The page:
• Lon
    2019-02-22 07:00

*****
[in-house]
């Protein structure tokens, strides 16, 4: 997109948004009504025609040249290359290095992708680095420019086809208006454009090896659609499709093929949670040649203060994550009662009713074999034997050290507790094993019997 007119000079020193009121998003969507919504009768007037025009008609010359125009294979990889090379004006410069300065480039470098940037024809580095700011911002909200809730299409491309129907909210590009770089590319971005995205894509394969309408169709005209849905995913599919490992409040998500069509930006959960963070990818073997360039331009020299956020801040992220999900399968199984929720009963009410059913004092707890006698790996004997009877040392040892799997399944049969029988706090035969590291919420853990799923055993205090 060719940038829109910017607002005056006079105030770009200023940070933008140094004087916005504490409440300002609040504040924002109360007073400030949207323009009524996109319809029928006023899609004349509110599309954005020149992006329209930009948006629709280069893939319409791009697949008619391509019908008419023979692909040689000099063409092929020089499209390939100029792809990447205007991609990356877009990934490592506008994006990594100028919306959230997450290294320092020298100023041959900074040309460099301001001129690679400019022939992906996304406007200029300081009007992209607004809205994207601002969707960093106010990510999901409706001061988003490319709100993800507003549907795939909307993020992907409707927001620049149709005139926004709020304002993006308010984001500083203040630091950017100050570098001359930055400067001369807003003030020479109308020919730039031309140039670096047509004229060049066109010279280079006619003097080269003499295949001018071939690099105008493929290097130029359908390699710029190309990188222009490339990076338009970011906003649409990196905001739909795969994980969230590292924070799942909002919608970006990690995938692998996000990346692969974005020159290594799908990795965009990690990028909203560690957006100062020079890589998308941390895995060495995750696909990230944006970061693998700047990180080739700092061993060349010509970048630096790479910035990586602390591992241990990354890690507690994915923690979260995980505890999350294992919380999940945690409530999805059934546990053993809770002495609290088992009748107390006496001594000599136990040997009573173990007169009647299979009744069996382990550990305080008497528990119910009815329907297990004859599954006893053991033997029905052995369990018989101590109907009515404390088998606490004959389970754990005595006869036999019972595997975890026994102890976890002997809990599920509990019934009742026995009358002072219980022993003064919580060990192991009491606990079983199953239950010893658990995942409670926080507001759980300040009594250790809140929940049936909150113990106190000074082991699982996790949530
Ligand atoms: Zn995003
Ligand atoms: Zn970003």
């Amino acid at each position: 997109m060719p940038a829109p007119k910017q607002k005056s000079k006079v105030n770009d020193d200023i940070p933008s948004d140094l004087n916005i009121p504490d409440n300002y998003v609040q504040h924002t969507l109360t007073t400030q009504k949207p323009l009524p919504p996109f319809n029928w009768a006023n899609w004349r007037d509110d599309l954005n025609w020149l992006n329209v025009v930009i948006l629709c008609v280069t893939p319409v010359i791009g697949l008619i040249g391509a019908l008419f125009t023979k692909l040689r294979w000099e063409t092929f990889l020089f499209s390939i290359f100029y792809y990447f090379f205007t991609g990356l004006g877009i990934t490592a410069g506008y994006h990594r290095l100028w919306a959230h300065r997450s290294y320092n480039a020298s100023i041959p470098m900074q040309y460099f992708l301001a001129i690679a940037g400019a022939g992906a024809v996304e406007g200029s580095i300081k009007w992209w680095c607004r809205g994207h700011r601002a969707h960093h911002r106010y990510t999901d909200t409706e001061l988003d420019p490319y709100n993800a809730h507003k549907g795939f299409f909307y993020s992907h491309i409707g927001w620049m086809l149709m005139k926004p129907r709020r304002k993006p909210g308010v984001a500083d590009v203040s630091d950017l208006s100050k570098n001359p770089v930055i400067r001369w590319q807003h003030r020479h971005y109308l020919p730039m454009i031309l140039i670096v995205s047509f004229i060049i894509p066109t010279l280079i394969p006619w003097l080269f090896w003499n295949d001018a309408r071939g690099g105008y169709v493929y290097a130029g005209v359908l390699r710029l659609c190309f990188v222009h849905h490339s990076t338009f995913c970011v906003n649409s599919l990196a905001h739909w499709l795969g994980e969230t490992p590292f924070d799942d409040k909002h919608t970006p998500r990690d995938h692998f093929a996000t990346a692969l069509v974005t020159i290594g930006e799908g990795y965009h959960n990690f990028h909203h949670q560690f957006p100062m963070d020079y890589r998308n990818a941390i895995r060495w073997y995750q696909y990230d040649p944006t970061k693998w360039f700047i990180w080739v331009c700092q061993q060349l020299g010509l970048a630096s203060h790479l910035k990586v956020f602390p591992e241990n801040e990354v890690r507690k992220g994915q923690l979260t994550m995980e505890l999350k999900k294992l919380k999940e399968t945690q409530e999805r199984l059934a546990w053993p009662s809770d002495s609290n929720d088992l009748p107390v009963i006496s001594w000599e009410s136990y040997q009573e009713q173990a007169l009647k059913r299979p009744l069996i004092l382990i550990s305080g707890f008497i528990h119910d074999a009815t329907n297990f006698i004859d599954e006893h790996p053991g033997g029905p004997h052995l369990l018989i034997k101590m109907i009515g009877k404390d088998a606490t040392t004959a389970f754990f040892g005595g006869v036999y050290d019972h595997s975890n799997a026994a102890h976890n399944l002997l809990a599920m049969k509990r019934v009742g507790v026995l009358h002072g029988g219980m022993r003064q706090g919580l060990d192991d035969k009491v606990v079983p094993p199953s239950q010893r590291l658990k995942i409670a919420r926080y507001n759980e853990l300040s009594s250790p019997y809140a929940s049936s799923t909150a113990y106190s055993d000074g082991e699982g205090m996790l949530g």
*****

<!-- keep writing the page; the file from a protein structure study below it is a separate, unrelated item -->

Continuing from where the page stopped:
Anyone who loves Sendak's Where the Wild Things Are, and senses the archetypal symbols and rich interplay of wildness and domesticity, the friction between Dionysian and Apollonian impulses, will marvel at this brilliant novel. What's brilliant isn't the storytelling--he just follows the satisfying, basic narrative arc of the children's book--what's brilliant is how he fleshes out the character of Max, how expertly he plumbs the pubescent psyche of Max. I would say we, the reader, understand Max even better than he understands himself, but I think it's closer to the truth to say that we are permitted to feel Max's pitiful miscomprehension of the complex world around him. The growing rift between his once-close sister; the sense of abandonment from a father who doesn't call much anymore; a despairing, man-burned mom he can't make laugh like he used to. The perplexities of entering adolescence and trying to navigate an adult world without the sophistication of language or experience to make sense of it all. We feel how vulnerable Max is, and we weep when his strategies and schemes and coping mechanisms just aren't up to the task of helping him survive. When he commits acts of mischief, we see how genuinely bewildered he is that, instead of leading his closer to the outcomes he hopes for, things get worse. In trying to be loved, he only pushes people away. Should be required reading for an adolescent-psych class!The "wild things" are interesting creatures. At the risk of over-analyzing . . . each wild thing seems to embody aspects of Max's psyche--his rage, his jealousy, his compassion, his sarcasm, his frightening creativity. And of course he must learn to rule these aspects of self, a task, which, as the king, he largely fails. Just as he felt the impotence of being an boy in a world of grown-ups, he comes to recognize his own powerlessness at appeasing these creatures from within, each with their own agendas, feeding schedules, inscrutable motives. There is a dysfunctionality rampant where the wild things are, and even when Max is King, he realizes he can neither satisfy nor control them.If he doesn't return from this Hero's journey having mastered the wild things within, at least he has come to understand that the grown-ups around him are ultimately just as powerless and vulnerable as he is. That awareness has made the journey worth it.